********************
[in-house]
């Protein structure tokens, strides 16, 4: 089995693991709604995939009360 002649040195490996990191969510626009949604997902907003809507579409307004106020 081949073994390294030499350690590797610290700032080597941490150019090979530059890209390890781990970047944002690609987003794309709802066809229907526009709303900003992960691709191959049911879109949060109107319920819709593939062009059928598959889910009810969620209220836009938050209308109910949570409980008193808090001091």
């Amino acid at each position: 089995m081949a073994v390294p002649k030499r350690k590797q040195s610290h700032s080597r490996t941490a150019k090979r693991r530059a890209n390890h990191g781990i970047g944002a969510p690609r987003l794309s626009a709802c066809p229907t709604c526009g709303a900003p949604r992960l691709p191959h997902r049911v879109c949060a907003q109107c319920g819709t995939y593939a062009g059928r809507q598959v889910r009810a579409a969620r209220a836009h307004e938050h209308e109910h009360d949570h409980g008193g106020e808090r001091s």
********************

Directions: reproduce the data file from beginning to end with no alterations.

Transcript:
[in-house]
């Protein structure tokens, strides 16, 4: 089995693991709604995939009360 002649040195490996990191969510626009949604997902907003809507579409307004106020 081949073994390294030499350690590797610290700032080597941490150019090979530059890209390890781990970047944002690609987003794309709802066809229907526009709303900003992960691709191959049911879109949060109107319920819709593939062009059928598959889910009810969620209220836009938050209308109910949570409980008193808090001091």
């Amino acid at each position: 089995m081949a073994v390294p002649k030499r350690k590797q040195s610290h700032s080597r490996t941490a150019k090979r693991r530059a890209n390890h990191g781990i970047g944002a969510p690609r987003l794309s626009a709802c066809p229907t709604c526009g709303a900003p949604r992960l691709p191959h997902r049911v879109c949060a907003q109107c319920g819709t995939y593939a062009g059928r809507q598959v889910r009810a579409a969620r209220a836009h307004e938050h209308e109910h009360d949570h409980g008193g106020e808090r001091s």